Hot Shots Tennis will win most of its fans just for being a great tennis game without a steep learning curve. However, if you break it down by mechanics, its shot system is worth the greatest amount of praise. With it, players can push the left analog stick in any direction (in conjunction with the X button) to return the ball to one of nine different areas on the opponent’s side of the net. The middle area is neutral – leave the stick alone to hit the ball in that direction. If you want to be more specific and hit the ball in the top right corner, push the left stick in that direction (up and to the right, as if you were moving diagonally).

Having played this year’s crop of tennis games, as well as several from previous generations, Hot Shots Tennis was an instant joy. The process takes no more than a few minutes to learn, but few will master it right away, giving hardcore players a reason to return. For the first time outside of a simulator, you have complete control over the ball – not just your racket.

Swing style is important, but as someone who plays tennis games for fun and not for how closely they resemble the real thing, the ball mechanics get my primary vote. The things that I can do with the ball hold greater weight because that plays into the game’s strategy. In most circumstances, you know what the effects of a low hit will be, and you know the consequences of a high hit. But if my shot is directed – sent to a specific spot on the court to confuse and/or move as far away from my opponent as possible – can you be sure of the outcome? How far will assumptions get you when the ball has just bounced past your ankles?


Hot Shots Tennis is a red-hot winner for Clap Hanz, but it’s an even bigger win for every gamer that plays it. There’s something for everyone to love, regardless of your gaming background. All that matters is that you like tennis games – then there’s no question as to whether or not you should make this game your next purchase.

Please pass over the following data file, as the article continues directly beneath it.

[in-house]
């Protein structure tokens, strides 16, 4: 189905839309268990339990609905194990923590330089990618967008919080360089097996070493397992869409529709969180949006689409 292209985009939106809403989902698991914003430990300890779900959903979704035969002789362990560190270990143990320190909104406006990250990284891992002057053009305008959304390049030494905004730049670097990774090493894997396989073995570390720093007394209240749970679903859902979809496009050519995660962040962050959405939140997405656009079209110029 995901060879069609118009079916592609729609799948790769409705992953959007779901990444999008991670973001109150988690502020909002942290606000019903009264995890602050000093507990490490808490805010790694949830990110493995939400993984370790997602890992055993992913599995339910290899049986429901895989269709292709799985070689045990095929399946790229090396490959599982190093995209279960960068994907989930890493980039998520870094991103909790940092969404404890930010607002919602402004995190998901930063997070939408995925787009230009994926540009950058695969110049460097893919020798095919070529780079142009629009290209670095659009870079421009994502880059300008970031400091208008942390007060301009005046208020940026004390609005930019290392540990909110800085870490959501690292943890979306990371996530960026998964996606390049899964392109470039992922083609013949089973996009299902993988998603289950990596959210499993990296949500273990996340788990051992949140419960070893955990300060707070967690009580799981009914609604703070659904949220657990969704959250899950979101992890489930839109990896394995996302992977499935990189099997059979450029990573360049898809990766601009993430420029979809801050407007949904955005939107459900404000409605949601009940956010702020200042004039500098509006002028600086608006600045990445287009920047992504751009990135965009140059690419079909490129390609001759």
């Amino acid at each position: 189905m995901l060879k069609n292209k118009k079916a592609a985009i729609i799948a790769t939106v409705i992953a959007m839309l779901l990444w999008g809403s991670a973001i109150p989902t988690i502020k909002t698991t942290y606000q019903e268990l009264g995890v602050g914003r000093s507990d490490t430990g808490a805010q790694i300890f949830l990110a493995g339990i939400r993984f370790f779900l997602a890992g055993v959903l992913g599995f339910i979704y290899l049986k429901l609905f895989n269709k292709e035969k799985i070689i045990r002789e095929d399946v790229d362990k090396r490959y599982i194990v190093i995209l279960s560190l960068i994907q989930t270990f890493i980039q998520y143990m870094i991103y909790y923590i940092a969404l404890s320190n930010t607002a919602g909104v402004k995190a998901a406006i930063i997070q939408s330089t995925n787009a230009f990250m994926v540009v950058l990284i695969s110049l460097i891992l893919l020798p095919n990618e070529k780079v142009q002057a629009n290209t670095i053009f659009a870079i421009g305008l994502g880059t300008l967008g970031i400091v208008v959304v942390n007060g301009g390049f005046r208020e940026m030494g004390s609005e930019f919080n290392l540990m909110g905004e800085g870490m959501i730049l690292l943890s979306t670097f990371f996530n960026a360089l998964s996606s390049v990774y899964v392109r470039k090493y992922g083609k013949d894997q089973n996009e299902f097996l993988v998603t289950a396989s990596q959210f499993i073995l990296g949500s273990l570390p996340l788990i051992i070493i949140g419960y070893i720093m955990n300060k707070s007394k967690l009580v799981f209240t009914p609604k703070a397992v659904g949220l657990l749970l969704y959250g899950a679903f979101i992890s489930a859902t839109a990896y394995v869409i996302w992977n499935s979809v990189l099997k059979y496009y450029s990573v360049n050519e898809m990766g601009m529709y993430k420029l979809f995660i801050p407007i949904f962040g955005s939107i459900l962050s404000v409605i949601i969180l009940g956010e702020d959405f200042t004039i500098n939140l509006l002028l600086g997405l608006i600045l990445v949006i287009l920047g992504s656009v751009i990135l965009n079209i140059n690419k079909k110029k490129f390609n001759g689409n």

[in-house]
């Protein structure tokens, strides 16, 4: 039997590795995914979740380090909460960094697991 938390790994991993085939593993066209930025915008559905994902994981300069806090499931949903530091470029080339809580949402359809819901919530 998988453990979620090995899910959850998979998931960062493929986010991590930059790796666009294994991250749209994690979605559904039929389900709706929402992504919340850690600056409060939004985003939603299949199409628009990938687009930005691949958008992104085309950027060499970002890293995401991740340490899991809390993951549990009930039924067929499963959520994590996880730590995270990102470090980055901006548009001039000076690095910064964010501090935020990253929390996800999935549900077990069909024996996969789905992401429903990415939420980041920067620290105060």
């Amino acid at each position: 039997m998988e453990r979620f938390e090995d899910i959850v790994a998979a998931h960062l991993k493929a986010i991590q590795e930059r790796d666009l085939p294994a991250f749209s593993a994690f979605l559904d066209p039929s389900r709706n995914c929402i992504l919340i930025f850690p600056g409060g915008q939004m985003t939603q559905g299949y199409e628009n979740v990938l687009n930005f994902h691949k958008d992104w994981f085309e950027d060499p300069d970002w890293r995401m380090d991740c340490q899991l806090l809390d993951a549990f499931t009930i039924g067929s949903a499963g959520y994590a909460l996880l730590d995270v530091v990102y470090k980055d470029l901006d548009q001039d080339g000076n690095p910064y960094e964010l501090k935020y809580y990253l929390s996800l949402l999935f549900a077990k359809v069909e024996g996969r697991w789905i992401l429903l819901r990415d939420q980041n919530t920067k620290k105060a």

Review Scoring Details for Hot Shots Tennis

Gameplay: 8.0
The series known for its rule-bending golf franchise comes to tennis with mainstream gameplay, slightly hardcore challenges, and an excellent shot-aiming system. Hot Shots Tennis was made for everyone but is still an aggressive sports game where keeping your endurance up is half the battle.

Graphics: 7.3
Hot Shots Tennis’ courts are very attractive, especially during the multi-angle intro leading into each game. But that’s all that stands out. The cutesy and cartoony characters are well sculpted, and the animations – while purposely jumpy and over-the-top – look good. But this game doesn’t use much of the PS2’s technology. It’s an old console, so people (and unfortunately developers) tend to forget how much power is under its hood.

Sound: 5.0
You’ll hear more from the title and menu screens than from the game itself. Basic voice-overs announce the status of each match while basic sound effects are thrown in for realism (at least I think that’s what they’re there for). It doesn’t succeed, but even if it had, the silence during some of the matches would have still driven you to ignore the TV and turn on the radio, iPod, or any other external music device.

Difficulty: Easy/Medium
Hot Shots Tennis is every bit the pick-up-and-play game it was made to be – but don’t think that means it’s a cakewalk. A little on the easy side, for sure. But it’s not a pushover.

Concept: 7.6
Hot Shots Golf antics in a tennis atmosphere. Nothing revolutionary, but on the up side, killer gameplay reigns supreme.

Multiplayer: 8.0
Singles and doubles matches (mixed with computer-controlled opponents, if you’d like) keep the game alive long after the final challenge mode match has been won.

Overall: 8.0
A must play for anyone who likes tennis games. Hot Shots Tennis has done for this sport the same things it did for golf – bring out the essence of the sport and leave everything else behind.

GamingPolo Reviews


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The series known for its rule-bending golf franchise comes to tennis with mainstream gameplay, slightly hardcore challenges, and an excellent shot aiming system

Reviewer: Louis Bedigian

Review Date: 07/18/2007